THERE’S a scene I love in The Simpsons where Mr Burns hosts a meeting with his highly-paid lawyers in his enormous office.
He’s been informed that Homer has a low sperm count due his daily dealings with nuclear contaminants and they need to act quickly to cheat him into signing a legal disclaimer. Burns needs their help but can’t help screaming at them first. He despises them and everything they stand for. He’s not quite able to keep a lid on his ire and vents his spleen at the mere thought of them and the power they have to harm.
Ah, here you go…
That’s pretty much how I still feel about Liverpool after Saturday.
Oh, I need them in my life and I’ll be there every step of the way when they kick off their Champions League group games against Sevilla on Wednesday night, but I’ve still got some shouting at them to get through first. Primal scream therapy, if you will. There are several faces I want to scream at before I’m ready to consider them mates again. As Burns says: “It’s my problem, I’ll deal with it.”
The most important thing about a heavy defeat is the way you recover from it. Do you stoically go into the next match or do you allow one 90-minute horror — or 53 in this case — to bleed into another and ruin that one too. If you’re professional it has to be put into a box and left to rot somewhere like all poor memories. Don’t let them beat you twice.
This seemed to be Jürgen Klopp’s view during the second half of the Manchester City game when he took off Mohamed Salah and decided that Dejan Lovren should take an even longer rest rather than using him to at least try to cover some of the holes exposed as City blazed through time and again.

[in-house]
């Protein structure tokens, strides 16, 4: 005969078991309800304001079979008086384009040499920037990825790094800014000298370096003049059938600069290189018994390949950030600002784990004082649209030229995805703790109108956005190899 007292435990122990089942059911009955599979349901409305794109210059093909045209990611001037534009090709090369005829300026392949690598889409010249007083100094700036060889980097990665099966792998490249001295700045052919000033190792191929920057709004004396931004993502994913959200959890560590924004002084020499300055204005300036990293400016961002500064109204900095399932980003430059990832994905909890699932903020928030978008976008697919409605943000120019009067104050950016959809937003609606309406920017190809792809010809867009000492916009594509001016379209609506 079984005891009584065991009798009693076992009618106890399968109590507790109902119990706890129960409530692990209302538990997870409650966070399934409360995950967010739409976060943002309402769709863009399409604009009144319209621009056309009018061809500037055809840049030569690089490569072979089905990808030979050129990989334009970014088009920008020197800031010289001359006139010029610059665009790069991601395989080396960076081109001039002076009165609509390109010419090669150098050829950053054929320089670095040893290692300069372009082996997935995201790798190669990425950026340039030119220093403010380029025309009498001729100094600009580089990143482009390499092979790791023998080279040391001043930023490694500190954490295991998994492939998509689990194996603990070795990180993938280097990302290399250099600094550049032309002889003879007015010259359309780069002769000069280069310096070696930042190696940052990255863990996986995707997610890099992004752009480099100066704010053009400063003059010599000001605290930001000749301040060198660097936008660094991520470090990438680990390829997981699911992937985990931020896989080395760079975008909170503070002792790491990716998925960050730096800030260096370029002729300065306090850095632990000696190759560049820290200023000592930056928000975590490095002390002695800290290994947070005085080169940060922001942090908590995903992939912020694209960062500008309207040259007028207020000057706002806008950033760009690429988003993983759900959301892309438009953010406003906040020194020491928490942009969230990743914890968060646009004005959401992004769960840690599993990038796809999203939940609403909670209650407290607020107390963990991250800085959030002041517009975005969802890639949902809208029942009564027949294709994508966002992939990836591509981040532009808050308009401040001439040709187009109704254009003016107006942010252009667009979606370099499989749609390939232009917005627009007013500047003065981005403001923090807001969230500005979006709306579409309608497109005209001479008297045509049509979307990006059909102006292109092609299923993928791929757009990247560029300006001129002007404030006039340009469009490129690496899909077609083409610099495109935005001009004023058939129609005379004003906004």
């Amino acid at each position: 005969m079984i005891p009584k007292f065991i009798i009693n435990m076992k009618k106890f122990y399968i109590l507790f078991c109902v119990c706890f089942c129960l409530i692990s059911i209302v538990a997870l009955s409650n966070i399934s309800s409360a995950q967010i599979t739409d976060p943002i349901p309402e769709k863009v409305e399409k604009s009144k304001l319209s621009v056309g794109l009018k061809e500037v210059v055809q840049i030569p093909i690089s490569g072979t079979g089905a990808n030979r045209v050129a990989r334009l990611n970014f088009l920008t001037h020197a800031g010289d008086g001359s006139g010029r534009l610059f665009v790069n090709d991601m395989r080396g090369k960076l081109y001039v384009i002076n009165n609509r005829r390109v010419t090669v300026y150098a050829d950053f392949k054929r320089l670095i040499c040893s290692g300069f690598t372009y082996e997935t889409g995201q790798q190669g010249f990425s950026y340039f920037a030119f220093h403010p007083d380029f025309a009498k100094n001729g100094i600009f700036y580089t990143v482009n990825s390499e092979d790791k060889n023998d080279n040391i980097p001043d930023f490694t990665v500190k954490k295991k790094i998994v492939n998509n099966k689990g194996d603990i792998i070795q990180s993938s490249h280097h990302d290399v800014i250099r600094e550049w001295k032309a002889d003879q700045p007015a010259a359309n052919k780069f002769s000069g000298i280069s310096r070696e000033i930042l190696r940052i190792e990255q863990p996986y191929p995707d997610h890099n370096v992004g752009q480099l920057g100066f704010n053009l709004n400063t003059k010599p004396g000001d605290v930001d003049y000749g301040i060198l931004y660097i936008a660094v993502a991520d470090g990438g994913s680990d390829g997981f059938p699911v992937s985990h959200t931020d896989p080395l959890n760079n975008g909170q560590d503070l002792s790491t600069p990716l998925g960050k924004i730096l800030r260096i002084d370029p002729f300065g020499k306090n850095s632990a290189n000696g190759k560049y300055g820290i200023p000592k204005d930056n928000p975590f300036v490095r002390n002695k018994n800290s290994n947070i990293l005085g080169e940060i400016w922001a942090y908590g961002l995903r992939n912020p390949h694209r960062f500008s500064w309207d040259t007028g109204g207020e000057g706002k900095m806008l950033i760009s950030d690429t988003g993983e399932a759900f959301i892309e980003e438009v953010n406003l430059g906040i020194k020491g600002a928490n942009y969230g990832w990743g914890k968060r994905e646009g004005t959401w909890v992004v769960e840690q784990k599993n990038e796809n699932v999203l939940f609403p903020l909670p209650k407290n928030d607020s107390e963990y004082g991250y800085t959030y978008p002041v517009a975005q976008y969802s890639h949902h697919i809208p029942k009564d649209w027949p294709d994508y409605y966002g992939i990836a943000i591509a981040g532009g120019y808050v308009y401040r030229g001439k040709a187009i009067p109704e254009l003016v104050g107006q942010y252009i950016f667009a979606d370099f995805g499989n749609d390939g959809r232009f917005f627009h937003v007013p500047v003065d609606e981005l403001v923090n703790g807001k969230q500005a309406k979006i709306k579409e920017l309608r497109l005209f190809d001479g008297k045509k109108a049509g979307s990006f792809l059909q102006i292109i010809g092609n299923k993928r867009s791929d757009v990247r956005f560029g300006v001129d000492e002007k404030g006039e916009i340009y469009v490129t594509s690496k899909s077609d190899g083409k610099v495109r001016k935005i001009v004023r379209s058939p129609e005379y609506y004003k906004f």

Presumably, the midfield had plenty of rest too. Such was their lily-livered approach that I was amazed to see they’d bothered with shin pads for that second half, the spineless, bunch of non-tackling, limpet…
(Get it back, Karl. Come on.)
Liverpool lost both the three points and goal difference they accrued against Arsenal, but there’s nothing they can do about it now, save for hopefully learning a lesson about what to do when heads go. A defeat against Sevilla would merely compound the problem and lead to fingers being pointed.
If there’s a positive about results and performances such as Saturday’s it’s that you get to take out the frustrations against the poor saps who are next up on the fixture list. Liverpool owe Sevilla anyway for the Europa League final so the blood should already be up, but this should double the motivation to give them a pasting.
They’re not the easiest team to play, true, but I expect – nay, demand – a more clinical Reds display to deliver a performance which would, as Rob Gutmann of The Anfield Wrap would put it: “make Europe sit up and take notice.”
With this in mind, I’ve gone into the annals to see how The Reds have recovered from previous maulings.
This hasn’t been easy. There aren’t many examples of a Liverpool drubbing. There’s the 6-1 at Stoke, of course, but that was the final game of the season and the last time The Reds lost 5-0 away from home was in 1958 at Huddersfield when some lad called Bill Shankly battered Liverpool on his own soil.
Off the top of my head the biggest defeats I can remember include the 4-0 at Tottenham Hotspur in 2011 when Liverpool went down to nine men, a couple of 3-0 thumpings at Arsenal and West Brom and possibly the game at Highfield Road in 1992 when they went down 5-1 to Coventry. On that occasion they followed that up with a less than impressive run of two draws (City and Bolton) and three straight defeats (Aston Villa, Bolton and Wimbledon). Jesus, they were grim days.